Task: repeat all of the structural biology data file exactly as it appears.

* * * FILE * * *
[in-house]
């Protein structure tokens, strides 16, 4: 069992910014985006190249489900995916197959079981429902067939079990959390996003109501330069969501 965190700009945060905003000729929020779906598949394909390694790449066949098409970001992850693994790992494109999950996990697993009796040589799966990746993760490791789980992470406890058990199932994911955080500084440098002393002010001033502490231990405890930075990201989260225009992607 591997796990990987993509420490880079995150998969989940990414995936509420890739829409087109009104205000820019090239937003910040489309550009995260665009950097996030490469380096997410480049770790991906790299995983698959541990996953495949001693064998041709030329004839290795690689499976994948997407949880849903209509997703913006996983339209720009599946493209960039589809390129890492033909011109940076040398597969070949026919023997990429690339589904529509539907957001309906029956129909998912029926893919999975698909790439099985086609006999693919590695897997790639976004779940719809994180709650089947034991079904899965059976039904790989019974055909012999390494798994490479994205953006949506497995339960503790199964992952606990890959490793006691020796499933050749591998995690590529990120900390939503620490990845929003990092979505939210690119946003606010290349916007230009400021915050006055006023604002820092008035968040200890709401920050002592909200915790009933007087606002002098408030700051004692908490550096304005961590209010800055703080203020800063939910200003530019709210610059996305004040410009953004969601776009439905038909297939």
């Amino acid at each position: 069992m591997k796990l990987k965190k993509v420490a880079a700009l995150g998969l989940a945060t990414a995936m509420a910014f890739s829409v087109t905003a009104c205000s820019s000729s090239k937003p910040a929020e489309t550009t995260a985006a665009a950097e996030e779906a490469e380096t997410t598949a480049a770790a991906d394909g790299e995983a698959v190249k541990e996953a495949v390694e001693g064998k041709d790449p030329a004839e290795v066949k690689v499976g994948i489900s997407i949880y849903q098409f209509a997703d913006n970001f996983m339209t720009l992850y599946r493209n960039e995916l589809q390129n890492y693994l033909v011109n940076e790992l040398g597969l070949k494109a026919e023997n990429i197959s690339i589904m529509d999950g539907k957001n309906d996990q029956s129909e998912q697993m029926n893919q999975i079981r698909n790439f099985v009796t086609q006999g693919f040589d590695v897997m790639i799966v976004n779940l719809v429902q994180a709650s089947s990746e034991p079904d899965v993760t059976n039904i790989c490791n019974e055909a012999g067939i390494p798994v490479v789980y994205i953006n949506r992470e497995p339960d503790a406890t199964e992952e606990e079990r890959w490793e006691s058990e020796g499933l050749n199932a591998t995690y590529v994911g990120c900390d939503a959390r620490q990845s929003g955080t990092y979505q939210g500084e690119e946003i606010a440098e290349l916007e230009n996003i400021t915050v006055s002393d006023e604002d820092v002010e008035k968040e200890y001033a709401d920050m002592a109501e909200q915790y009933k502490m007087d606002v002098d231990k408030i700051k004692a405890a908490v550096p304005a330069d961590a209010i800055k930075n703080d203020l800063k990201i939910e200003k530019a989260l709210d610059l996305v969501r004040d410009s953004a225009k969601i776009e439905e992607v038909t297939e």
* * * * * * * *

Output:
[in-house]
């Protein structure tokens, strides 16, 4: 069992910014985006190249489900995916197959079981429902067939079990959390996003109501330069969501 965190700009945060905003000729929020779906598949394909390694790449066949098409970001992850693994790992494109999950996990697993009796040589799966990746993760490791789980992470406890058990199932994911955080500084440098002393002010001033502490231990405890930075990201989260225009992607 591997796990990987993509420490880079995150998969989940990414995936509420890739829409087109009104205000820019090239937003910040489309550009995260665009950097996030490469380096997410480049770790991906790299995983698959541990996953495949001693064998041709030329004839290795690689499976994948997407949880849903209509997703913006996983339209720009599946493209960039589809390129890492033909011109940076040398597969070949026919023997990429690339589904529509539907957001309906029956129909998912029926893919999975698909790439099985086609006999693919590695897997790639976004779940719809994180709650089947034991079904899965059976039904790989019974055909012999390494798994490479994205953006949506497995339960503790199964992952606990890959490793006691020796499933050749591998995690590529990120900390939503620490990845929003990092979505939210690119946003606010290349916007230009400021915050006055006023604002820092008035968040200890709401920050002592909200915790009933007087606002002098408030700051004692908490550096304005961590209010800055703080203020800063939910200003530019709210610059996305004040410009953004969601776009439905038909297939």
């Amino acid at each position: 069992m591997k796990l990987k965190k993509v420490a880079a700009l995150g998969l989940a945060t990414a995936m509420a910014f890739s829409v087109t905003a009104c205000s820019s000729s090239k937003p910040a929020e489309t550009t995260a985006a665009a950097e996030e779906a490469e380096t997410t598949a480049a770790a991906d394909g790299e995983a698959v190249k541990e996953a495949v390694e001693g064998k041709d790449p030329a004839e290795v066949k690689v499976g994948i489900s997407i949880y849903q098409f209509a997703d913006n970001f996983m339209t720009l992850y599946r493209n960039e995916l589809q390129n890492y693994l033909v011109n940076e790992l040398g597969l070949k494109a026919e023997n990429i197959s690339i589904m529509d999950g539907k957001n309906d996990q029956s129909e998912q697993m029926n893919q999975i079981r698909n790439f099985v009796t086609q006999g693919f040589d590695v897997m790639i799966v976004n779940l719809v429902q994180a709650s089947s990746e034991p079904d899965v993760t059976n039904i790989c490791n019974e055909a012999g067939i390494p798994v490479v789980y994205i953006n949506r992470e497995p339960d503790a406890t199964e992952e606990e079990r890959w490793e006691s058990e020796g499933l050749n199932a591998t995690y590529v994911g990120c900390d939503a959390r620490q990845s929003g955080t990092y979505q939210g500084e690119e946003i606010a440098e290349l916007e230009n996003i400021t915050v006055s002393d006023e604002d820092v002010e008035k968040e200890y001033a709401d920050m002592a109501e909200q915790y009933k502490m007087d606002v002098d231990k408030i700051k004692a405890a908490v550096p304005a330069d961590a209010i800055k930075n703080d203020l800063k990201i939910e200003k530019a989260l709210d610059l996305v969501r004040d410009s953004a225009k969601i776009e439905e992607v038909t297939e």